The European Central Bank (ECB) announced Thursday that it will raise interest rates next month. It is the first time in eleven years that this has happened. The aim is to curb high inflation. Five questions for APG's Chief Economist Thijs Knaap and Senior Strategist Charles Kalshoven.
Isn't the ECB a little late with this?
“In hindsight, certainly. Inflation has been way too high since last summer. Of course, it was not unreasonable for the ECB to initially estimate that inflation would fall again soon. A lot of inflation was related to startup problems after all the lockdowns. But yes, Ukraine has now been added, with a major impact on energy and food prices. There were also new lockdowns in a number of large production centers in China. It is clear that inflation will therefore remain high for longer. Other central banks have intervened before (such as the US and the UK) but you can argue that inflation in the Eurozone has so far been the result of external shocks, which the ECB cannot do much about.”
Why is the ECB taking the plunge now and not before?
“President Christine Lagarde herself previously indicated that the ECB would stop buying bonds in the third quarter. And that interest rate hikes would only come after that. To avoid unrest, the ECB wanted to be predictable and not to surprise the market. The disadvantage of this late intervention is that the interest rate will rise somewhat faster after this. Lagarde hinted that after a quarter of a percentage point hike in July, interest rates could rise by half a percentage point in September.”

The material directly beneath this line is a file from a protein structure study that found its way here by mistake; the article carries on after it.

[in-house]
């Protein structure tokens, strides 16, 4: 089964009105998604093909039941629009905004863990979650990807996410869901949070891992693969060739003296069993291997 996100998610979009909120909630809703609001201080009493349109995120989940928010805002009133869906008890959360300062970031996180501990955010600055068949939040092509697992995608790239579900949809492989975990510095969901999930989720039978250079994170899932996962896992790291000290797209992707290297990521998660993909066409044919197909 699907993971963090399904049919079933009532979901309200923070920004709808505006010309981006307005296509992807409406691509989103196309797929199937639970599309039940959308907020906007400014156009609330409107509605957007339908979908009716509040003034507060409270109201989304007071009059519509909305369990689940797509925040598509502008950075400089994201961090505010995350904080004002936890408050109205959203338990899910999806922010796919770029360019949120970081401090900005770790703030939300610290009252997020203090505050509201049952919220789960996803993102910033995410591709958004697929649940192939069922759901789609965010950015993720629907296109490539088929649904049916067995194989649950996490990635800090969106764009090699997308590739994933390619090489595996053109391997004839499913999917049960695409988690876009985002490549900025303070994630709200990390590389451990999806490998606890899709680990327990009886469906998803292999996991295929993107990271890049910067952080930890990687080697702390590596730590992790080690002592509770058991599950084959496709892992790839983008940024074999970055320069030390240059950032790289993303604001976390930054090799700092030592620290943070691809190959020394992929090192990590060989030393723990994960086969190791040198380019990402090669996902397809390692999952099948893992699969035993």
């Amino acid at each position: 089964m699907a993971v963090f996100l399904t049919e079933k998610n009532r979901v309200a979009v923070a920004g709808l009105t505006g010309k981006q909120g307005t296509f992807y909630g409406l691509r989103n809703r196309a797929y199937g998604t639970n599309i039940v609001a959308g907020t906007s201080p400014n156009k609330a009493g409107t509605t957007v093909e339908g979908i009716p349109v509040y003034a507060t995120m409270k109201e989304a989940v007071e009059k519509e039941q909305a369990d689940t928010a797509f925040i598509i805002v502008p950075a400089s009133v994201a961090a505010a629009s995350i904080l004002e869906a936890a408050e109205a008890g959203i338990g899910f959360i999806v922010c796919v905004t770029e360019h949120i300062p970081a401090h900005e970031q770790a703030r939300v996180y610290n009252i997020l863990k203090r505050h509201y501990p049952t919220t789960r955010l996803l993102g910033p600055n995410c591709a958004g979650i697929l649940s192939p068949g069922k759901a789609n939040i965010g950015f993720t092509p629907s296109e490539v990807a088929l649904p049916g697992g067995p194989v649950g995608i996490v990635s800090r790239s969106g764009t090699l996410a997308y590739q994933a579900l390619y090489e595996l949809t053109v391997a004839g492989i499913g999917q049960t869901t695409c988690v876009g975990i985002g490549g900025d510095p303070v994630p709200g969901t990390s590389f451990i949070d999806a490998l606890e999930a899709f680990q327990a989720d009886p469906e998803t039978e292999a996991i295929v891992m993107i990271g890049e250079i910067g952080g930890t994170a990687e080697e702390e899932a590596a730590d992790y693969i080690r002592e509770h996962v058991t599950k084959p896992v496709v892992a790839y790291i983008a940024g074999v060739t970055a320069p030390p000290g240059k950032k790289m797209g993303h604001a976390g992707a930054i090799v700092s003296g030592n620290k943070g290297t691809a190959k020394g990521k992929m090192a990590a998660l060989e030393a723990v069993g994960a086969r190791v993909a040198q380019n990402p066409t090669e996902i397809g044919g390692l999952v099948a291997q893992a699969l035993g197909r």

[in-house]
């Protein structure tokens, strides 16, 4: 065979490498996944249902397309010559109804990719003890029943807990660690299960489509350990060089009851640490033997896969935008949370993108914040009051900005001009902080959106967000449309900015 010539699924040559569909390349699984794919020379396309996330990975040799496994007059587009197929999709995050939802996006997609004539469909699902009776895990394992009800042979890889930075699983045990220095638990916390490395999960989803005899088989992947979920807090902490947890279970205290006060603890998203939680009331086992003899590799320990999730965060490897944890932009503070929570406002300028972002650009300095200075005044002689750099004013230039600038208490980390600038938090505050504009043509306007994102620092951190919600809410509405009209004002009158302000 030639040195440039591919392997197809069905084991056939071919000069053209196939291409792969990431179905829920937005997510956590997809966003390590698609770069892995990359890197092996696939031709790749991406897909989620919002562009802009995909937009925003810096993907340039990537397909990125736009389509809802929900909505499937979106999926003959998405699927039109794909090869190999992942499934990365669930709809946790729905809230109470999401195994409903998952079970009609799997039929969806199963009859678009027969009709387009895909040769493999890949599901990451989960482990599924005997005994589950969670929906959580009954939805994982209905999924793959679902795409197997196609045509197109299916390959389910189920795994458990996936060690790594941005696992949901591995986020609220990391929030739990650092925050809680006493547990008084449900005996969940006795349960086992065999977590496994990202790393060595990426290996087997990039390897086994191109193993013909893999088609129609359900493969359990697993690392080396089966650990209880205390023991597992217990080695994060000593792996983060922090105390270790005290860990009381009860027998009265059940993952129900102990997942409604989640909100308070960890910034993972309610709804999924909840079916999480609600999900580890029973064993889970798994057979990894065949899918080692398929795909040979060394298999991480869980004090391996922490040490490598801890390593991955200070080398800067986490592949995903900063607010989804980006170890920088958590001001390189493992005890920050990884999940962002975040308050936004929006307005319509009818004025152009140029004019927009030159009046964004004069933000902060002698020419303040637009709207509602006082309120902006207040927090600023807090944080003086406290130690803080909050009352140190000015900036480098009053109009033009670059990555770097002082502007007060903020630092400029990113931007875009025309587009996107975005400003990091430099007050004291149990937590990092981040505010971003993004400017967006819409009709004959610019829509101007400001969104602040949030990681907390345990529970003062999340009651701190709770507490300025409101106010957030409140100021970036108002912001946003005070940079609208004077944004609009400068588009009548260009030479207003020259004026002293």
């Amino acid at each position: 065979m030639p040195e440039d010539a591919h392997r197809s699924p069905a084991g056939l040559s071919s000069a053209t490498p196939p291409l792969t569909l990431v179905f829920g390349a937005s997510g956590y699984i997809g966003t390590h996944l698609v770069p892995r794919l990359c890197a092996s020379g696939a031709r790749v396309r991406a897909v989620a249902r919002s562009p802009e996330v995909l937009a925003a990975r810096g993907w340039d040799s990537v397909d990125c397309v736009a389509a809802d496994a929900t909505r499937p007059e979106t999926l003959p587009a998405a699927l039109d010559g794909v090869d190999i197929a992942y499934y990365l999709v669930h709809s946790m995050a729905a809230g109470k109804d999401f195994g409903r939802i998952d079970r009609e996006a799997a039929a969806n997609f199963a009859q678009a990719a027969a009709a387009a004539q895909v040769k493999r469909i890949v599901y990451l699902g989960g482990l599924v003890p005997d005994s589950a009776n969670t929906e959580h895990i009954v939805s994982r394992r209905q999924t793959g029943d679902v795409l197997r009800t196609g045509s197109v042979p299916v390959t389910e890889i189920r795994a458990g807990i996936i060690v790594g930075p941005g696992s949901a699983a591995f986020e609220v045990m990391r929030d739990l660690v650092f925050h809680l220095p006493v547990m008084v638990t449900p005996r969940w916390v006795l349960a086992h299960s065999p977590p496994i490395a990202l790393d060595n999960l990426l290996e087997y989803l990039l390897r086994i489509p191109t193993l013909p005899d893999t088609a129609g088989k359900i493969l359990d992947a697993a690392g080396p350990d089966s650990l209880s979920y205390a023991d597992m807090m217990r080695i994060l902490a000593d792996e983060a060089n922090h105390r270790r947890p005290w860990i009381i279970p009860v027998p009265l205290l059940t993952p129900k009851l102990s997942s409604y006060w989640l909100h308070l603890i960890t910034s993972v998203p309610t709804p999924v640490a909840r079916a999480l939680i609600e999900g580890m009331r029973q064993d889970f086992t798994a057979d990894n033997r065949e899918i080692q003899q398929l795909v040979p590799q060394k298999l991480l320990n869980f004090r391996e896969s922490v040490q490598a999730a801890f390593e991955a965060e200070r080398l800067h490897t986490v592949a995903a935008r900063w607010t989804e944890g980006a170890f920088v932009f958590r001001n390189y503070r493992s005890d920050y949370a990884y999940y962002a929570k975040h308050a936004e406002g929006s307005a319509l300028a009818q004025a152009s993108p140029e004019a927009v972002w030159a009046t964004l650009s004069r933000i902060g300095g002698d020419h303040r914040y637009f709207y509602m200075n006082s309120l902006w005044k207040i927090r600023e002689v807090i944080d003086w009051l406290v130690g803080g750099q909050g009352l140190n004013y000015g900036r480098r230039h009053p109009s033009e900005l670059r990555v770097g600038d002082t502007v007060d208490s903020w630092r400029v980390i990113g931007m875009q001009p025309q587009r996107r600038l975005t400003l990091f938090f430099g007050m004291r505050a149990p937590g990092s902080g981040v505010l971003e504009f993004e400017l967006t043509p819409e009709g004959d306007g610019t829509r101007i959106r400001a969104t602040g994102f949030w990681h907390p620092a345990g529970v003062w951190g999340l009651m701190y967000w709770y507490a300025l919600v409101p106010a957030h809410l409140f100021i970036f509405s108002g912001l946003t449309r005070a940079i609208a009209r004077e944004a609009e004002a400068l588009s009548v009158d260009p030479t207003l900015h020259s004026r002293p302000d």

Is there anything to say about how long it will take a rate hike to bring inflation back to the desired 2 percent?
“The ECB itself always talks about a pass-through of interest rate steps that is 'long and variable', one and a half to two years. But these are just the first steps now. Inflation is expected to remain high this year and next. The ECB itself thinks that inflation will be back at 2.1% in 2024. Market expectations based on traded inflation are somewhat above that. Where we arrive with the interest rate when inflation is stable is known among economists as the neutral rate. In a recent message on the ECB's website, Lagarde indicates that she expects the ECB to move slowly towards this neutral rate. But at the same time she indicates that no one knows exactly how high this interest is. So there is not much to say about it.”
Is this hold enough to bring inflation back?
“It will take a little more than just the announced interest rate steps of July and September. The ECB itself is also talking about the start of a process. It is true that the ECB can get help from a number of quarters. A recession would depress wages and energy prices. More pleasant – and less likely – would be: relaxation in the oil market due to rapid peace in Ukraine. Another possibility is that governments will interfere with prices. Think of subsidies or maximum prices. That is quite disruptive economically, so let's hope these weapons are not used too much. Ultimately, you also need some time to work inflation out of your system.”
It is the ECB's first rate hike in 11 years. How unique is this?
“Especially what you see in the rear-view mirror is unique. We have had ten years in which the ECB interest rate was zero or negative. The latter was not possible at all according to the economic textbooks. Mario Draghi was president of the ECB for eight years but never raised interest rates. His successor probably does. We're finally going back to normal. Borrowing money will cost money again, storing money will pay off again.”